Joe Biden blatantly bragged about the situation at an event in 2018 for the Foreign Affairs publication, stating: “I looked at them and said: I’m leaving in six hours. If the prosecutor is not fired, you’re not getting the money. Well, son of a b****. He got fired. And they put in place someone who was solid at the time.”

Hunter Biden joined the board of the Burisma Holdings energy company in 2014. He spent several years working with political lobbyists prior to his work with Burisma, where he received payments upward of $50,000 from the company every month. He worked under Mykola Zlochevsky, the president of the company, who had previously served in the government under former Ukrainian President Viktor F. Yanukovych.

According to Joe Biden, he had no idea that the company his son was working for was the one under investigation, despite being the vice president at the time and having access to infinite intelligence. His son also claims he never spoke to his father about his business dealings.

According to findings by The Hill reporter John Solomon: “Burisma’s American legal representatives met with Ukrainian officials just days after Biden forced the firing of the country’s chief prosecutor and offered ‘an apology for dissemination of false information by U.S. representatives and public figures’ about the Ukrainian prosecutors, according to the Ukrainian government’s official memo of the meeting.” All memos and documents referenced in Solomon’s article can be found on his scribd.com profile.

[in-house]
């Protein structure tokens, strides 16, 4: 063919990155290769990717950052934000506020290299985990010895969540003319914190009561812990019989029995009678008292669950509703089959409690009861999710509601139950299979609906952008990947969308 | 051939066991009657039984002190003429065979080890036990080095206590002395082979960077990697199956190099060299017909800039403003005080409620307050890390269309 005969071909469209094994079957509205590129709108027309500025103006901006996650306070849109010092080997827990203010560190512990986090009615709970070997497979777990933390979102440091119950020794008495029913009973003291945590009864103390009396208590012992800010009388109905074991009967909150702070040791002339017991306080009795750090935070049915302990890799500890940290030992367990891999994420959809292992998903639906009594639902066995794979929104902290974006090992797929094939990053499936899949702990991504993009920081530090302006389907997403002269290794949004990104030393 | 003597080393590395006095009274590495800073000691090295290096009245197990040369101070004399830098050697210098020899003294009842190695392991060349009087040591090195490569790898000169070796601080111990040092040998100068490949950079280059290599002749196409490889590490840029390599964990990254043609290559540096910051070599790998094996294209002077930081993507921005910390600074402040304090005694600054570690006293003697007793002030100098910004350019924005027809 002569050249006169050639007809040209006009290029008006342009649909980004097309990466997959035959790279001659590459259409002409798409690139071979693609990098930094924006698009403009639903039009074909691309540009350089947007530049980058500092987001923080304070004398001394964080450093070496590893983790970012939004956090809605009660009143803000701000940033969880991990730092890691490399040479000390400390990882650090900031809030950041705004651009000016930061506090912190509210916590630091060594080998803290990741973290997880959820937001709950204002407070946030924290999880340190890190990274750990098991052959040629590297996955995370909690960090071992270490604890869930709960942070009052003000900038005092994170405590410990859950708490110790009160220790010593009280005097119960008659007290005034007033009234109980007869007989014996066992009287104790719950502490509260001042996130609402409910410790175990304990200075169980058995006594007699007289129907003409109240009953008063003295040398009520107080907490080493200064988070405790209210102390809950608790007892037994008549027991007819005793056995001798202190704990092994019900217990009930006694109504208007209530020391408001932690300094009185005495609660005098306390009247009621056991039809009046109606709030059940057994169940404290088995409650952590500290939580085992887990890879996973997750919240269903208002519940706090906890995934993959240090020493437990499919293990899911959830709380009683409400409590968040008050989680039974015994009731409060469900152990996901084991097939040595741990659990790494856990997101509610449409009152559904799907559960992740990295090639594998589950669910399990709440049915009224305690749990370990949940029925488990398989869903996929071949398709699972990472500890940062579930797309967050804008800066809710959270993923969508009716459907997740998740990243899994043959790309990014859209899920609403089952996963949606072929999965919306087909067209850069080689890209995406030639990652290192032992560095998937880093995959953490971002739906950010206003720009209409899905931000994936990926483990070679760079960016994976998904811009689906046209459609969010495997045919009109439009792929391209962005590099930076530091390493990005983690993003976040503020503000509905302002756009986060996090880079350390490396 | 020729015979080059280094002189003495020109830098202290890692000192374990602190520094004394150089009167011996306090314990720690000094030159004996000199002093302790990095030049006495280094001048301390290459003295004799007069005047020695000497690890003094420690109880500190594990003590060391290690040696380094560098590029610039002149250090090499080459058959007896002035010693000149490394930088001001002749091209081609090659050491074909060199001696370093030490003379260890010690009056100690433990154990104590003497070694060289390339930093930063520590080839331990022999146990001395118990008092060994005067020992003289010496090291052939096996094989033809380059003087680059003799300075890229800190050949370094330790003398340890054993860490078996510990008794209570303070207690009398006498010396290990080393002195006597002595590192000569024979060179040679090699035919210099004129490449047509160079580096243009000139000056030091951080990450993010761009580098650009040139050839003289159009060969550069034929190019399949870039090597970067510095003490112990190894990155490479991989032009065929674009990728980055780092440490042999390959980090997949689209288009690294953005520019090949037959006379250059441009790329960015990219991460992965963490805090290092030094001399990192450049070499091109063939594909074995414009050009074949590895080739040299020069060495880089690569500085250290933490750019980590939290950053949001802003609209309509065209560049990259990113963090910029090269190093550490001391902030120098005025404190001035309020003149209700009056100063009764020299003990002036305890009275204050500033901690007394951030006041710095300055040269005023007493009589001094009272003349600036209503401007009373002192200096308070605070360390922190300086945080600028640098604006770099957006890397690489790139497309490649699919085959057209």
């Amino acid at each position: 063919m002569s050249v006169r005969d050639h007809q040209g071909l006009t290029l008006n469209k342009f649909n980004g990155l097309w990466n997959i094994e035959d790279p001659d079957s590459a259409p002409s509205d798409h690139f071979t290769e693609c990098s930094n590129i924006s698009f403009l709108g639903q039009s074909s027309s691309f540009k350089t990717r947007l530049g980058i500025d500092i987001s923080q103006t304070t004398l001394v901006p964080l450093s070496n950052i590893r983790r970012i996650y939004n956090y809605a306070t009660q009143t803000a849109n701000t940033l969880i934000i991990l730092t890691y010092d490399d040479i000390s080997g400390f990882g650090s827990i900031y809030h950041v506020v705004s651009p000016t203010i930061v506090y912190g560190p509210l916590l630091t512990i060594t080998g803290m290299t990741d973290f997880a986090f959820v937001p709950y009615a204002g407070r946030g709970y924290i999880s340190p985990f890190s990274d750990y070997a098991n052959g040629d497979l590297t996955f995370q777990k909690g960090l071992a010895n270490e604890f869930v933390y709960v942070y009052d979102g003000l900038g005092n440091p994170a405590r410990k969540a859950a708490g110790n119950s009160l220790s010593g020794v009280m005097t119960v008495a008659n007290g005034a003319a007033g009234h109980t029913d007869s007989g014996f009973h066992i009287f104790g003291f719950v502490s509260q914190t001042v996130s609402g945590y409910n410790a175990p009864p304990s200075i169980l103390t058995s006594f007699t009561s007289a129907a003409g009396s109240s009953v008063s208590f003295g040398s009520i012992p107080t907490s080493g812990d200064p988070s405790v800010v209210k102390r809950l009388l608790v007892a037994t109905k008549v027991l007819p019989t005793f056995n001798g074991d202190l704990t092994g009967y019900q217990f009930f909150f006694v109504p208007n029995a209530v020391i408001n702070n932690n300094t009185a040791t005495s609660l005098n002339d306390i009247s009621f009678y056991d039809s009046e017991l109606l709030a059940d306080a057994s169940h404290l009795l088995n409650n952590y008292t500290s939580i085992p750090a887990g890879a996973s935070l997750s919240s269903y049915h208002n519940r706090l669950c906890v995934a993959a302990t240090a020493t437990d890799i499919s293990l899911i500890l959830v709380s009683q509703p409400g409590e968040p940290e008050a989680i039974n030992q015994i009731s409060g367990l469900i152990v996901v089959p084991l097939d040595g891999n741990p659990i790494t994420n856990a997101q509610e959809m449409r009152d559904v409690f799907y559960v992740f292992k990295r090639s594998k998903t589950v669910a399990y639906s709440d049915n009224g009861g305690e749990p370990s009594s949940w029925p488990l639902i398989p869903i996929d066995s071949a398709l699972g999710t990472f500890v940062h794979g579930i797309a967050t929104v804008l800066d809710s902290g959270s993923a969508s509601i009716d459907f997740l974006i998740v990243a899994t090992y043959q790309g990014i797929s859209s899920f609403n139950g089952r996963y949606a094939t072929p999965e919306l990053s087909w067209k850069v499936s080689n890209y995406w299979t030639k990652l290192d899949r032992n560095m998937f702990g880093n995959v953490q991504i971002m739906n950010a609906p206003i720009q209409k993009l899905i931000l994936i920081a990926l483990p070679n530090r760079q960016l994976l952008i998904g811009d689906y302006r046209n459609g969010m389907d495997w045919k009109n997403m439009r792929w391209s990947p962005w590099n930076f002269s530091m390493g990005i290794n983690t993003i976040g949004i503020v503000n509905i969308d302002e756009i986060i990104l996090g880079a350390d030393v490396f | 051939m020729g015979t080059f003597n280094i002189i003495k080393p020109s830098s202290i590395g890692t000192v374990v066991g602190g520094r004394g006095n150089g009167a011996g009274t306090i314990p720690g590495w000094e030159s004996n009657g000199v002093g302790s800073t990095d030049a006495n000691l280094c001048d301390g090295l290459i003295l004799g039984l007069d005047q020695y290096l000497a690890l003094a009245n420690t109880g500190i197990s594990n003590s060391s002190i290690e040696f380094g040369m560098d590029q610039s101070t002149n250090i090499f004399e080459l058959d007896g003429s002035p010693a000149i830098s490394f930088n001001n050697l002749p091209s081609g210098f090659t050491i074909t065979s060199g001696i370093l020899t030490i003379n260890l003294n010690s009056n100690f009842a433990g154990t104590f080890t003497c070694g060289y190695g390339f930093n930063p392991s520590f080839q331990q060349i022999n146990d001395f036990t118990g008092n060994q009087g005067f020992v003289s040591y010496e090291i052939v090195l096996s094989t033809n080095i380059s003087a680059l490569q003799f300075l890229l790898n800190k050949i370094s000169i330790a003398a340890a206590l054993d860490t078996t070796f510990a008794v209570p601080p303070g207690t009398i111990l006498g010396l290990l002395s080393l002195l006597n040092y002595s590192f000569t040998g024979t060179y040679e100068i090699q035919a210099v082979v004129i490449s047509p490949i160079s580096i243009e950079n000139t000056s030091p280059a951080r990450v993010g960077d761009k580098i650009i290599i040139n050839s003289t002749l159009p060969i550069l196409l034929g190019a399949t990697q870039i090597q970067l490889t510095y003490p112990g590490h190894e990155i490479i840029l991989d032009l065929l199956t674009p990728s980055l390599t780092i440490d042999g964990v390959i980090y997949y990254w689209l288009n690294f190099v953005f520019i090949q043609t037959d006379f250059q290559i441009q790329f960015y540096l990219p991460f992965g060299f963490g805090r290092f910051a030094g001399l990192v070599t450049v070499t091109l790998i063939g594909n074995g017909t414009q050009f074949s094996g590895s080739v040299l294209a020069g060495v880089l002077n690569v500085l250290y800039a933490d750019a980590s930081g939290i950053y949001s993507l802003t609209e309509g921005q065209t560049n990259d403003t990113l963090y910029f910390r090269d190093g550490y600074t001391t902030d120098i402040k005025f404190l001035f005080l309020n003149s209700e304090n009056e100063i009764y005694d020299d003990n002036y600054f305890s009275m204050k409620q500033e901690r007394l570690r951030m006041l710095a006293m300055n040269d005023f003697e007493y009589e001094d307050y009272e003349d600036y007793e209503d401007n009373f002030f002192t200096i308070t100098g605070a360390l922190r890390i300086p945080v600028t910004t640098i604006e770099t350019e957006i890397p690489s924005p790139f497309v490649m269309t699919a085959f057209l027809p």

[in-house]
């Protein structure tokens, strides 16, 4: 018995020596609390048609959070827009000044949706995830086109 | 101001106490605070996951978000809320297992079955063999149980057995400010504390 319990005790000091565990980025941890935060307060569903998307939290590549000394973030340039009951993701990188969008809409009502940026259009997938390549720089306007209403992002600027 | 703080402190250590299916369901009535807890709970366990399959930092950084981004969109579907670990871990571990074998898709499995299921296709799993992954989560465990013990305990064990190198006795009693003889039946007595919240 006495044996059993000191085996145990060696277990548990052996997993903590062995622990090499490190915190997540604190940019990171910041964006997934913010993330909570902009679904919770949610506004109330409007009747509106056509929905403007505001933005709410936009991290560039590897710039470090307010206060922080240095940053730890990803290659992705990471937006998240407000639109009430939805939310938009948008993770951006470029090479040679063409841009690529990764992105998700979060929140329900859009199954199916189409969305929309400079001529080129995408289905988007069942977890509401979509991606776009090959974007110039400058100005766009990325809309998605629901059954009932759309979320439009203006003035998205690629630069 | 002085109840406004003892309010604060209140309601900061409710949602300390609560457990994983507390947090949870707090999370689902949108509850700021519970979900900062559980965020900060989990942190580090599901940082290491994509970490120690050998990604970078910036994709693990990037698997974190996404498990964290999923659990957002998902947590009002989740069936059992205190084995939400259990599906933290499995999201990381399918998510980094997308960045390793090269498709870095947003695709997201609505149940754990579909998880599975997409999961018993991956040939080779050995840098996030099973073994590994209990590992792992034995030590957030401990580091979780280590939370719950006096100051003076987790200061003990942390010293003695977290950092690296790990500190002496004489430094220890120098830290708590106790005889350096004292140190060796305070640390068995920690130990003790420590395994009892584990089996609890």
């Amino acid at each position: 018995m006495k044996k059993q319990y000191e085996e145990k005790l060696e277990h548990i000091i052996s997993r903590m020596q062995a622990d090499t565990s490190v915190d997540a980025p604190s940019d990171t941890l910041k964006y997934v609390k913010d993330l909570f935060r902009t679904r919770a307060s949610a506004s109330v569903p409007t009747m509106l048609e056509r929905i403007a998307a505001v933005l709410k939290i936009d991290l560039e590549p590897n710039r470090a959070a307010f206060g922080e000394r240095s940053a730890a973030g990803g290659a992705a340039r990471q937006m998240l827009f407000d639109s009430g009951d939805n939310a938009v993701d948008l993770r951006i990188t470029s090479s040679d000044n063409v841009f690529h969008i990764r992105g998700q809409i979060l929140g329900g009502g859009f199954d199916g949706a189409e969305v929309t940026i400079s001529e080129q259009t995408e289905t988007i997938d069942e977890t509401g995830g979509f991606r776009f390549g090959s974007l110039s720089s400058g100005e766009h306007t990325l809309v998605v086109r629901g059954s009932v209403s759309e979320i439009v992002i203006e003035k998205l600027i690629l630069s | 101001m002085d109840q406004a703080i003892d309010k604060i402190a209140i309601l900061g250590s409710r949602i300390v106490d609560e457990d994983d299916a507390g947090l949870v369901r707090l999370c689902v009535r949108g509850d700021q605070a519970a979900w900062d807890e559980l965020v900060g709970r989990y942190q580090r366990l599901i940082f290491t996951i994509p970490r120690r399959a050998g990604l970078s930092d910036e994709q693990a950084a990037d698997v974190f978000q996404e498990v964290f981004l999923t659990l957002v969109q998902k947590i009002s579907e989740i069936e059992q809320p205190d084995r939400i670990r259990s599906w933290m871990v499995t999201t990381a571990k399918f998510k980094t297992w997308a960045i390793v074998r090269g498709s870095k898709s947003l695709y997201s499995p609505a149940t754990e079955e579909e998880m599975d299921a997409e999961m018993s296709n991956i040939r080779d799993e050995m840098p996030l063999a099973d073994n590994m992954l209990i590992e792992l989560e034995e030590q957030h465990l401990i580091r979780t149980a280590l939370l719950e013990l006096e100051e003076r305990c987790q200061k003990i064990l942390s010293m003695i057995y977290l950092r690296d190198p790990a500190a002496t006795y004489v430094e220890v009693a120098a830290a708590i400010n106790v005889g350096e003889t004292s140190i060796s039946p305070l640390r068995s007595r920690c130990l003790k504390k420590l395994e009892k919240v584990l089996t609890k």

As Solomon points out in his article, it does raise a very interesting question as to whether the false allegation in question was Biden’s justification of government corruption to get Shokin fired.

Joe and Hunter Biden were cleared of any wrongdoing, although it would be an understatement to say the circumstances which surrounded this threat were suspicious. Hunter Biden left Burisma Holdings as of April 2019, just a month before the Ukrainian government reopened their investigation of the company.

Just as it is being posed that Trump is abusing his power to see his presidential opponent investigated, I believe it could be argued that Joe Biden used his influence to obstruct the investigation of his son’s business affairs with Burisma. The New York Times reported in May 2019: “the decision to reopen the investigation into Burisma was made in March by the current Ukrainian Prosecutor General, who had cleared Hunter Biden’s employer more than two years ago.” This clearly indicates that something may be amiss in the original case.

In addition, according to Solomon, Ukrainian prosecutors claim to have tried to get the information to the DOJ in the summer of 2018, but were “fearing it might be evidence of possible violations of U.S. ethics laws.” The claim was ignored until the Ukrainian prosecutors reached out to Trump lawyer and former New York City Mayor Rudy Giuliani. This issue then gained mainstream traction once again.

This newfound information is an answer to the query The New York Times posed in an article on May 1: “Mr. Giuliani’s involvement raises questions about whether Mr. Trump is endorsing an effort to push a foreign government to proceed with a case that could hurt a political opponent at home.” That answer seems to be no — that interest in reopening the case was piqued by the Ukrainians themselves long before it was on Trump or Giuliani’s radar.

If this is the case, could these revelations invalidate the argument that Trump used his authority to influence an investigation into his potential opponent, especially considering that the Ukrainian government was not aware of the “pro quo” of the situation?

If it doesn’t, what will happen to Trump and America in the next few years?